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  • Writer's pictureDr. P

Veterinary Musings....The rise and fall of the doggy fad diet....

For years, we, as veterinarians, have watched as the dog food companies, large and small, have marketed their wares to welcoming pet owners, whose only goal is that they feed only the best to their pets. We have seen food fads come and go. As you described your raw/grain free/ no corn/ gluten free/organic/ freeze dried/vegan/ all life stage dog food, your vet was trying to hide his eye-rolling. This latest dog food fad is possibly the most dangerous and long lasting one yet....and doggone-it...they just won't go away.

Over the last 12 months, at our practice, we have seen a very subjective increase in middle aged dogs, usually smaller breeds, that have been diagnosed via blood laboratory samples, radiographs and ultrasounds with hepatopathies ( liver inflammation) and gall bladder disease; and we saw a possible correlation between the more rich, grain free foods and the intestinal and gall bladder problems. We have been suggesting the change from strict grain free foods to a more moderate protein, lower fat feeding program.

Over the last 6-9 months the FDA has been investigating the correlation between "Grain Free" dog foods and a very serious heart disease, cardiomyopathy. Canine DCM, dilated cardiomyopathy, is a disease of the dog's heart muscle, causing the muscles to fail and the chambers to dilate and become ineffectual in pumping blood forward, leading to fluid buildup in the chest or abdomen. The affected dog can develop congestive heart failure and can die from this disease. While some large breed dogs can be more predisposed to develop DCM, (Great Danes, Dobermans) the food related disease is showing up in breeds and mixes that are not in these breed groups.

The foods that are implicated are diets that have replaced grains with potatoes and legumes (peas and lentils). The public announcement was issued July 12, 2018 , and the investigation in ongoing.


While we see dogs and their wild cousins as obligate carnivores, the domestic canine has adapted to incorporate grains in his or her daily diet.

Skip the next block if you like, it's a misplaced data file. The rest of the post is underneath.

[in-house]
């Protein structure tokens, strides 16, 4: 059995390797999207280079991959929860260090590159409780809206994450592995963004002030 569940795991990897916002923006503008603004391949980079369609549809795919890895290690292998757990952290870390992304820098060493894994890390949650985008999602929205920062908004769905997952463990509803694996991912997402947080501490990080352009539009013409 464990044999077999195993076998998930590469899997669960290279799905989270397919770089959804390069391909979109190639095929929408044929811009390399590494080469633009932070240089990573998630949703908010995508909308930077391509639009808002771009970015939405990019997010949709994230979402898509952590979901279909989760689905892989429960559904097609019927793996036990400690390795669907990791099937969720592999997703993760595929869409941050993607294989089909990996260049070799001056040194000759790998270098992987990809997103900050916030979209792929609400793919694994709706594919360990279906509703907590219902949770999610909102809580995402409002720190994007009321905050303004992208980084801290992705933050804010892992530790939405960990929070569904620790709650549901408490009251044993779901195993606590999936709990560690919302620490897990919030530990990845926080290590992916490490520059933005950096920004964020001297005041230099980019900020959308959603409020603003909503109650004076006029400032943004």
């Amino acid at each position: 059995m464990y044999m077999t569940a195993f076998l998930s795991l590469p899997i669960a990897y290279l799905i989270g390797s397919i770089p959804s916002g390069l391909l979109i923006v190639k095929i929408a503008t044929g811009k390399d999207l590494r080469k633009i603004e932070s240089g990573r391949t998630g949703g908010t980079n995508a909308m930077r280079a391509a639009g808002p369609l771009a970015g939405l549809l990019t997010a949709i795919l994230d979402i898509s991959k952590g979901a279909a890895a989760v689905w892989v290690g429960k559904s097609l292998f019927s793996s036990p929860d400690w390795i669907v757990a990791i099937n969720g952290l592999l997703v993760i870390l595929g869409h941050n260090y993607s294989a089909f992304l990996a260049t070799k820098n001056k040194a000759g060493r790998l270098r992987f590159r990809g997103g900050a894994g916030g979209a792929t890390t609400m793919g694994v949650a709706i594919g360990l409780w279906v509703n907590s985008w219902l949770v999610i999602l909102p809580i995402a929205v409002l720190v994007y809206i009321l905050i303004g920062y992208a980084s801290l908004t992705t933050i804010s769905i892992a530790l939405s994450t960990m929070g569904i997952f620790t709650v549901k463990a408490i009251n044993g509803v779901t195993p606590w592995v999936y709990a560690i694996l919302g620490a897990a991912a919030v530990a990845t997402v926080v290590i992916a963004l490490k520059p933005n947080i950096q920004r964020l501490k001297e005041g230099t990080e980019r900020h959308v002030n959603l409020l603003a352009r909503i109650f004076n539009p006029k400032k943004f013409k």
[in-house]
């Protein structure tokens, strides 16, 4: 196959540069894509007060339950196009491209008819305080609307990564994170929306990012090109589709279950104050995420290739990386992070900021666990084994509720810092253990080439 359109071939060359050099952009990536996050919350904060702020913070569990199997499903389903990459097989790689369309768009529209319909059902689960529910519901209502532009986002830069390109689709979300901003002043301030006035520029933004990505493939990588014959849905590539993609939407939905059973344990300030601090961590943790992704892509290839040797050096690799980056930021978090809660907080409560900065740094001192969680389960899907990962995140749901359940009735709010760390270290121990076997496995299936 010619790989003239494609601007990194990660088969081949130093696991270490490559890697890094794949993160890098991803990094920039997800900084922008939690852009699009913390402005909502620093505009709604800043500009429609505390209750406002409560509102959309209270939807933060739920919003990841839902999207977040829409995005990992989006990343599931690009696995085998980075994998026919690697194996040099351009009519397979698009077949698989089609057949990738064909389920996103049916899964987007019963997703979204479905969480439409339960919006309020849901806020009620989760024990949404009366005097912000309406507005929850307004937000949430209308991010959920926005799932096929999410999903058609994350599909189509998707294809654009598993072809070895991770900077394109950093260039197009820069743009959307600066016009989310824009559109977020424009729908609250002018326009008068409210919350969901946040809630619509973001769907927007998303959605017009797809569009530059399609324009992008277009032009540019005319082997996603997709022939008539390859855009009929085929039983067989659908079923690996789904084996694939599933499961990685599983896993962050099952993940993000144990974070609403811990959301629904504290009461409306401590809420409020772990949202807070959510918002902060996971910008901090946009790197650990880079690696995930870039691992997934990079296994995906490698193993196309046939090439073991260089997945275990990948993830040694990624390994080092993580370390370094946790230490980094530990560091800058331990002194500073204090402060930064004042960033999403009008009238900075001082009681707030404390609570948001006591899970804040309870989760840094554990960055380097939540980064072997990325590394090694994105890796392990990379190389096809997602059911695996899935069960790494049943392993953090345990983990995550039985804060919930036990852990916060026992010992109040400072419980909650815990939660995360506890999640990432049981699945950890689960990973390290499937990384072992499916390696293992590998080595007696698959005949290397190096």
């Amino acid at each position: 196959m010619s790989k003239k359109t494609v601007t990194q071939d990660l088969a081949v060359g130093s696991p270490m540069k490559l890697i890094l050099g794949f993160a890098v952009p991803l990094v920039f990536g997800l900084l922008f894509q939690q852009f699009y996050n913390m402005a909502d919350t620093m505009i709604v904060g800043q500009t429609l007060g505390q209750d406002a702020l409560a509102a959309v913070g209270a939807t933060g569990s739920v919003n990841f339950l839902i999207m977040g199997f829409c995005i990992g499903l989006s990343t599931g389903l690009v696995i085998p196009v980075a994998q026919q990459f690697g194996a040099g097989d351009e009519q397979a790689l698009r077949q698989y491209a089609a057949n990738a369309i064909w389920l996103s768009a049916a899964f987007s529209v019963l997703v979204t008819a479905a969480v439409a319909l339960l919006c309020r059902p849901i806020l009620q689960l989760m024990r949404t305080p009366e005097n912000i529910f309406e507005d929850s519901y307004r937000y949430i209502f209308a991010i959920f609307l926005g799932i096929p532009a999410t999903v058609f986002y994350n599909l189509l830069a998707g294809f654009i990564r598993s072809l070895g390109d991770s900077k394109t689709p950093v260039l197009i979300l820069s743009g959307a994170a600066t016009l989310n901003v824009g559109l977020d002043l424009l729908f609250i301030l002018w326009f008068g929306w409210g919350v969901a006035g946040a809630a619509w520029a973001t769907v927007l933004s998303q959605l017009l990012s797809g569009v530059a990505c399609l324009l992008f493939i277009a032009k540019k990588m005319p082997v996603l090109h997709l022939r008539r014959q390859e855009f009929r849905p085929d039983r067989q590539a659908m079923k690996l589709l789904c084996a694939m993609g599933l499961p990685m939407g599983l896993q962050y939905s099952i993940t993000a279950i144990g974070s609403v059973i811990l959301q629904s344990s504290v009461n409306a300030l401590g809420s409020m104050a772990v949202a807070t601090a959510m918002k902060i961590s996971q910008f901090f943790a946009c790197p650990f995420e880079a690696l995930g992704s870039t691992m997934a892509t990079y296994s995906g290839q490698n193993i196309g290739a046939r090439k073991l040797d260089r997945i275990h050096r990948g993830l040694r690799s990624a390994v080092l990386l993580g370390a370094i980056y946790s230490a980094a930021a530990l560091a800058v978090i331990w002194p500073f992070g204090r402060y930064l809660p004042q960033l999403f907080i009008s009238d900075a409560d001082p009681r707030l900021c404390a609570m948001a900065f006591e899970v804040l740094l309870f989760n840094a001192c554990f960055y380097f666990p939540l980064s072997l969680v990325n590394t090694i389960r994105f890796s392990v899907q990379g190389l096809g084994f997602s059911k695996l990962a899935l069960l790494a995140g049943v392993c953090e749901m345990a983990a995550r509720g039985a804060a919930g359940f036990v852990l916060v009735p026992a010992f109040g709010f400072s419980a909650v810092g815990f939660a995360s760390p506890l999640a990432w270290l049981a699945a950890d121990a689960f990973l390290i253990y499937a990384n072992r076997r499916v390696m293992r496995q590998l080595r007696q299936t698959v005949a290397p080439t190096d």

And.....wild kingdom alert....the wild dog species, in addition to feeding on the high protein muscle meat of their prey, instinctively first go after the entrails or offal of their prey, just eating what their prey eats. Yes, it is gross, but it is what is natural for these animals.


There is a myriad of dog and puppy foods available. In general, feed your new puppy an age and breed appropriate food for the first 12-18 months. I just in general suggest a good, name brand that you recognize. It does not have to be the most expensive, and it should be easily found in your store, so should you run out you are not waiting for a shipment or need to run to a specialty store. Small breed puppy or Large Breed puppy food, fed 3 times daily to 3 months , then twice daily. I generally add a little canned food to my babies, and you can wean them to just the dry food as they get a little older.

The method of feeding has changed over the years since I have been in vet school. Large breed dogs years ago were put on high octane / high protein foods that caused bone growth and joint abnormalities that could actually be seen on x-rays.... so we stopped the high protein puppy foods....the pendulum swung to the other side and we were taught to recommend that large and giant breed puppies be place on adult dog food at the age of 4 months to prevent these developmental problems. Some dog food companies sold "all stage foods"....really, should a human toddler eat the same nutritionally as a teenager or senior citizen? Just as adult food is inappropriate for a puppy, a senior dog does not need the fats, calories and protein level a youngster requires. Now, the pendulum has settled in the middle. Veterinary nutritionists recommend a size and age appropriate diet for the first 12-18 months of their little lives!

I do have some clients that have begun to cook their own dog food, particularly for finicky eaters or their senior pets or with their concern about product recalls. There is a great company called "Just Food For Dogs" ( based in Irvine, Ca) that formulates home cooked type diets for pets with medical problems; and one of our technicians cooks for her dog and orders their nutrition/vitamin supplements to make sure the diet is nutritionally complete.


While we all try to do what is best for our pets, check your labels, look for product and pet food recalls and, hey, be careful out there!

Bethany is studying with Willow at the dog show..... I think they are both pretty smart!

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